Murdoch University dolphin researcher Simon Allen said photographs and biopsy samples from the miniature dolphins, the adults of which appear to measure just 1.5m, had confirmed the significance of the find.
A Woodside Petroleum spokesman said the Browse joint venture had spent more than $80 million to undertake environmental studies, including comprehensive studies of whales and other marine life.
"We are focused on designing our facilities and preparing for construction and operational activities that consider and manage the full range of environmental impacts," the spokesman said.
But Mr Allen said many dolphins had simply been listed as "unidentified" in Woodside's environmental assessment, and that no distinction was made between the normal spinner dolphin and this miniature dolphin.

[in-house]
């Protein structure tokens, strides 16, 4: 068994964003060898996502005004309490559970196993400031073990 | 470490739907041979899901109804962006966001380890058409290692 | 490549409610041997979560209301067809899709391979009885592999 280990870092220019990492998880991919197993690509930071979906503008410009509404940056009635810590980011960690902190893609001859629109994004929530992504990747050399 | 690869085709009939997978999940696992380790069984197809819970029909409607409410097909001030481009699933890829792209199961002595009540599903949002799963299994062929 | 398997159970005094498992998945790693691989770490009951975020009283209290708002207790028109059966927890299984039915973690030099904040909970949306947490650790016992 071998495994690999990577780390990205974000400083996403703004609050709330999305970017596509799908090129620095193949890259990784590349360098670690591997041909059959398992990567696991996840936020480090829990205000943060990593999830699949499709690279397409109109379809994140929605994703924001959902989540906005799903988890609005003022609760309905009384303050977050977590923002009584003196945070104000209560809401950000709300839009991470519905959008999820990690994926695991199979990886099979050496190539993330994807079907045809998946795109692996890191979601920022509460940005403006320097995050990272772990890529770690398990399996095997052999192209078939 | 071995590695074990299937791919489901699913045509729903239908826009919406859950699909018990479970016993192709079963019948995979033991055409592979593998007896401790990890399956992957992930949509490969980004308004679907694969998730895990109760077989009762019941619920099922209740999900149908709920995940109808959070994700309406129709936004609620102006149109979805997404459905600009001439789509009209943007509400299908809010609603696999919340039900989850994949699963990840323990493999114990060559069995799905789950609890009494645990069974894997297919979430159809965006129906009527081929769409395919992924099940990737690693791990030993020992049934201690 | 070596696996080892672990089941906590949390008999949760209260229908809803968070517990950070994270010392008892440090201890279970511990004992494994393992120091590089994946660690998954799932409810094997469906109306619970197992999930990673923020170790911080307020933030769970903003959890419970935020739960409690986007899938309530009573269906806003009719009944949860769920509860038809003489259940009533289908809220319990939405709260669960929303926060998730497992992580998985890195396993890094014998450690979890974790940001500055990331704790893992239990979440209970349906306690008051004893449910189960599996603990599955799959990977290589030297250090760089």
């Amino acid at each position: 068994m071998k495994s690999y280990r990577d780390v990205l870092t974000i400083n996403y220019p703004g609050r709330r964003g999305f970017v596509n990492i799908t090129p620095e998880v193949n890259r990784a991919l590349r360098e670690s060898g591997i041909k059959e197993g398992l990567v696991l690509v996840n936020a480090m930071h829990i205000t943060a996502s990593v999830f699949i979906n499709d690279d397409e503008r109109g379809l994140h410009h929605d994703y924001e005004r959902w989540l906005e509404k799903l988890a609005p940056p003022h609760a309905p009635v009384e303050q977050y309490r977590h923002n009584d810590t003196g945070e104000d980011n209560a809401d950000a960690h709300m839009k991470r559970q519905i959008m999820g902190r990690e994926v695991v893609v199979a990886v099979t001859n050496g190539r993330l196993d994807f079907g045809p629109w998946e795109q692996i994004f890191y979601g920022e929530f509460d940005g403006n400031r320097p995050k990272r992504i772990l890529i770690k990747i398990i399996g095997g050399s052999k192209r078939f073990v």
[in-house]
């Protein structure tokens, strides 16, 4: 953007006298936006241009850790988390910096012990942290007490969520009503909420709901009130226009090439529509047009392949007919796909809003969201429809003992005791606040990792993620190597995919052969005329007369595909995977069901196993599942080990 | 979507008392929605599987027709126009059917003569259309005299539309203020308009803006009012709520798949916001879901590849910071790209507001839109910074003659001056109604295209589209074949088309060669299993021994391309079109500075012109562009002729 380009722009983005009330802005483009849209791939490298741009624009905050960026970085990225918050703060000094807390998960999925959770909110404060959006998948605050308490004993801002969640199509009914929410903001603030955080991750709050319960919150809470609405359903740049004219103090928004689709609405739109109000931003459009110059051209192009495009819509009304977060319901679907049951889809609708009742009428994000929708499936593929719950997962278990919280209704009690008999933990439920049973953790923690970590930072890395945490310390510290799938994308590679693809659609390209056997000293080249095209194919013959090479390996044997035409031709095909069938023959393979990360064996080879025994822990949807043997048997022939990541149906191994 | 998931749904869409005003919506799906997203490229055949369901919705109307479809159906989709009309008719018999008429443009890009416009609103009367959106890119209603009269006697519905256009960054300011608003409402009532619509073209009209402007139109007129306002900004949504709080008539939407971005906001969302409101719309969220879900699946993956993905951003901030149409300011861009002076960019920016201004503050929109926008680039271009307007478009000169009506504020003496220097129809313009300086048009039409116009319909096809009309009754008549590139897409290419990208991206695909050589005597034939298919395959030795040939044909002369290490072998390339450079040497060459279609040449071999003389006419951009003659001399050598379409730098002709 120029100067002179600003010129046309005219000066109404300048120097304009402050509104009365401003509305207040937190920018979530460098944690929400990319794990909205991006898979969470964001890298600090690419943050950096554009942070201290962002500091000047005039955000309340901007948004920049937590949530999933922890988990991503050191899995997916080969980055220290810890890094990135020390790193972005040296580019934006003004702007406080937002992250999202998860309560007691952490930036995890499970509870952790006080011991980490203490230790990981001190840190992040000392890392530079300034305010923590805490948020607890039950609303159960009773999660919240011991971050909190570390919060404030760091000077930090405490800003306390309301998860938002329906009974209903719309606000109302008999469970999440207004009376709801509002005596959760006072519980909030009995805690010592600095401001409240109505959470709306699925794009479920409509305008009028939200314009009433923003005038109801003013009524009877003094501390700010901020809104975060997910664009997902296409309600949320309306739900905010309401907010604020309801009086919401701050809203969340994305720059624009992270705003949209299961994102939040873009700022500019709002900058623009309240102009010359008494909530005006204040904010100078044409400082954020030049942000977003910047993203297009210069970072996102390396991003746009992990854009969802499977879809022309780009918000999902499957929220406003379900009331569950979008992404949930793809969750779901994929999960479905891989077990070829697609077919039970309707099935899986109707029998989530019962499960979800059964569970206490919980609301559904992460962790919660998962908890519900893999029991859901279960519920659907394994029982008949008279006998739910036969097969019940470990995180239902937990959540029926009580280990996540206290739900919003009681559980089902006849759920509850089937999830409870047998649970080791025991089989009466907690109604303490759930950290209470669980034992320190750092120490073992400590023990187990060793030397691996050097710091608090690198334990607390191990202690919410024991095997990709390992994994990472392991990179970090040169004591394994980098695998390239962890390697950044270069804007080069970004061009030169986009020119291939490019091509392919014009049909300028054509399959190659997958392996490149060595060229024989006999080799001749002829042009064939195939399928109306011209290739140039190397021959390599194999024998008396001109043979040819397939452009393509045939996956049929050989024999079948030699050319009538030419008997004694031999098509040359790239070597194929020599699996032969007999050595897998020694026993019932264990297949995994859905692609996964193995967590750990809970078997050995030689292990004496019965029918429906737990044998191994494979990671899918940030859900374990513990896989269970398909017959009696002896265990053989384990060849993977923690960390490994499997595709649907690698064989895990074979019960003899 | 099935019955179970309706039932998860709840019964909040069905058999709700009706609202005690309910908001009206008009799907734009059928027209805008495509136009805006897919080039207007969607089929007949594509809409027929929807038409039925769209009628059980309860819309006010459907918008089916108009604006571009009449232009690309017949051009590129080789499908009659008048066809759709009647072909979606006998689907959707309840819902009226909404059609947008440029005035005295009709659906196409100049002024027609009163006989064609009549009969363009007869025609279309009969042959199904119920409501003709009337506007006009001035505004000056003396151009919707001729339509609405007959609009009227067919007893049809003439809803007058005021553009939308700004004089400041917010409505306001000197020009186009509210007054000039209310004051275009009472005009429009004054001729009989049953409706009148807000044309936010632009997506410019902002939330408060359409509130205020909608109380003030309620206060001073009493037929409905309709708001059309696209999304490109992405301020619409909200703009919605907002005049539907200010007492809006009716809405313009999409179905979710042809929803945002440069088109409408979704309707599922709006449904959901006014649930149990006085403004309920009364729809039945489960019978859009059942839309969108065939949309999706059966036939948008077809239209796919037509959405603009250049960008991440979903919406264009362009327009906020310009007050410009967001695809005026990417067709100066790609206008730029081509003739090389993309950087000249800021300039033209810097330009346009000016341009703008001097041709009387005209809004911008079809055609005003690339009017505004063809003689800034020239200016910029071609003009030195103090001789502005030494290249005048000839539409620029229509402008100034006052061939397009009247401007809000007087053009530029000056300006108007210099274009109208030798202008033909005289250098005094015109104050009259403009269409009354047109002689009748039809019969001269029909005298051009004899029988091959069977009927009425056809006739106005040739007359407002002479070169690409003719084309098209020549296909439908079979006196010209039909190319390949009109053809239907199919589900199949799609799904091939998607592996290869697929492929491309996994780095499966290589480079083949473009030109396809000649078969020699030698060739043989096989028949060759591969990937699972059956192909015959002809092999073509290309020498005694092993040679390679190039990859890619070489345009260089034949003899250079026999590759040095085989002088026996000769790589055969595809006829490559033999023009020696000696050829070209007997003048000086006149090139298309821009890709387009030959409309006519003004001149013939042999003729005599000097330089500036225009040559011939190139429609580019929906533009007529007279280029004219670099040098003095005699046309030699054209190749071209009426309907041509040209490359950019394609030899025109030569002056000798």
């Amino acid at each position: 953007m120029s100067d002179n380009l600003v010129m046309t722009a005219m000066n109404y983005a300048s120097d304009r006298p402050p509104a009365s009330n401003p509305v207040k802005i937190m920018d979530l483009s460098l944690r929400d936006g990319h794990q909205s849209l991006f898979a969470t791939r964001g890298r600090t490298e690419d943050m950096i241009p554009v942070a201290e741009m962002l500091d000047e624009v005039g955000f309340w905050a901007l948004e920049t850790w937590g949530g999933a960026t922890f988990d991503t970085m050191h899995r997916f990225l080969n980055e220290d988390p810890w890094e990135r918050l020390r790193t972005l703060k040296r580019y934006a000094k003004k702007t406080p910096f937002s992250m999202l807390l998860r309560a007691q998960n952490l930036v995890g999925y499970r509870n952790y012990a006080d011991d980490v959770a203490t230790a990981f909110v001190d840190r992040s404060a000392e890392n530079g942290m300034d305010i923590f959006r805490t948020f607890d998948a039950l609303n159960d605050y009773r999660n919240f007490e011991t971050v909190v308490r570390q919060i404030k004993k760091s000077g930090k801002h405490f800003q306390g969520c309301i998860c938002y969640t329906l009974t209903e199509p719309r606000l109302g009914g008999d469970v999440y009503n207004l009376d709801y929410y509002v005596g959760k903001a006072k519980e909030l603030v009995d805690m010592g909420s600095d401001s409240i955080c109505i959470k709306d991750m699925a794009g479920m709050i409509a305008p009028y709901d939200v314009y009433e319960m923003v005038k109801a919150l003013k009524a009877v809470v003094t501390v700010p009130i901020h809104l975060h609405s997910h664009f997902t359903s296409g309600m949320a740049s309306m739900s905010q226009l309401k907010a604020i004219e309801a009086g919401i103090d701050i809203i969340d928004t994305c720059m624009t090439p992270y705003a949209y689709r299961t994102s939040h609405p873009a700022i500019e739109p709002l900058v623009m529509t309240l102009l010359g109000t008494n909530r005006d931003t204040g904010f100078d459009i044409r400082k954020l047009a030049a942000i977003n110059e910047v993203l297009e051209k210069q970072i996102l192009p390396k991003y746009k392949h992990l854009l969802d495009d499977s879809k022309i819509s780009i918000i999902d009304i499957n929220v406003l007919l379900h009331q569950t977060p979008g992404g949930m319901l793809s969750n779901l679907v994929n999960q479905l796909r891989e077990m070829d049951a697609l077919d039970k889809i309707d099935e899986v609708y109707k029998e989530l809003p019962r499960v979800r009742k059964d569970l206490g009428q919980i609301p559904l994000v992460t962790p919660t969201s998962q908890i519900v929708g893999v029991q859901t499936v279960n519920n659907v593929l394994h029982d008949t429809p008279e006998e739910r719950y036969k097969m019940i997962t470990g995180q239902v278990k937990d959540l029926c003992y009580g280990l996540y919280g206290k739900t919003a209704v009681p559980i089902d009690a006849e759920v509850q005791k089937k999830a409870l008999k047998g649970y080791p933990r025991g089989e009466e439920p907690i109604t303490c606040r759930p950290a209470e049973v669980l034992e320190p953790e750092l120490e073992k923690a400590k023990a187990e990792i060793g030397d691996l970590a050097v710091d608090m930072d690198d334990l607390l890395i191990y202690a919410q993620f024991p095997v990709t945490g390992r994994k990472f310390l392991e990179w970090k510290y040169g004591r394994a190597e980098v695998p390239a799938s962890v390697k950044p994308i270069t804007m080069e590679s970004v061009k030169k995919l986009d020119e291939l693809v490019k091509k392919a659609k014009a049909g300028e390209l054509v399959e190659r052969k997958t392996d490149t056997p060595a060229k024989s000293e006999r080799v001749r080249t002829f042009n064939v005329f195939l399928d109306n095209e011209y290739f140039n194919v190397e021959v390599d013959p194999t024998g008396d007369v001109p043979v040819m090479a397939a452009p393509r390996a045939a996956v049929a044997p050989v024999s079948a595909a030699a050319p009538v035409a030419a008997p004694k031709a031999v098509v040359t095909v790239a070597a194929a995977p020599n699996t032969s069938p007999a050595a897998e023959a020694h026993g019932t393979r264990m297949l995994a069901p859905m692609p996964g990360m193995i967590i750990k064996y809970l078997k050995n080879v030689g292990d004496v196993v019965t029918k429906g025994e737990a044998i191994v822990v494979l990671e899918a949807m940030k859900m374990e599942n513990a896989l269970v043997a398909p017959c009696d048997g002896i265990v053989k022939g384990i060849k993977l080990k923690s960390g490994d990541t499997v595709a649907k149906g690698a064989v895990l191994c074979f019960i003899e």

More data is required to determine whether the miniature dolphin is related to the spinner dolphin, which measures about 2m and has been identified in the area, or the dwarf spinner dolphin, which is known to inhabit the Gulf of Thailand. Two tissue samples from the miniature dolphin have been analysed at a laboratory in Zurich and the test results confirmed the dolphin was a new discovery for the area.
Mr Allen and his colleagues are collecting more samples for further testing. He said it was possible the dolphin would be found to be a new species.
Despite dolphins being some of the most charismatic and popular animals on the planet, Mr Allen said very little was known of the different species across northern Australia. He added that the find reinforced how little was known about life in our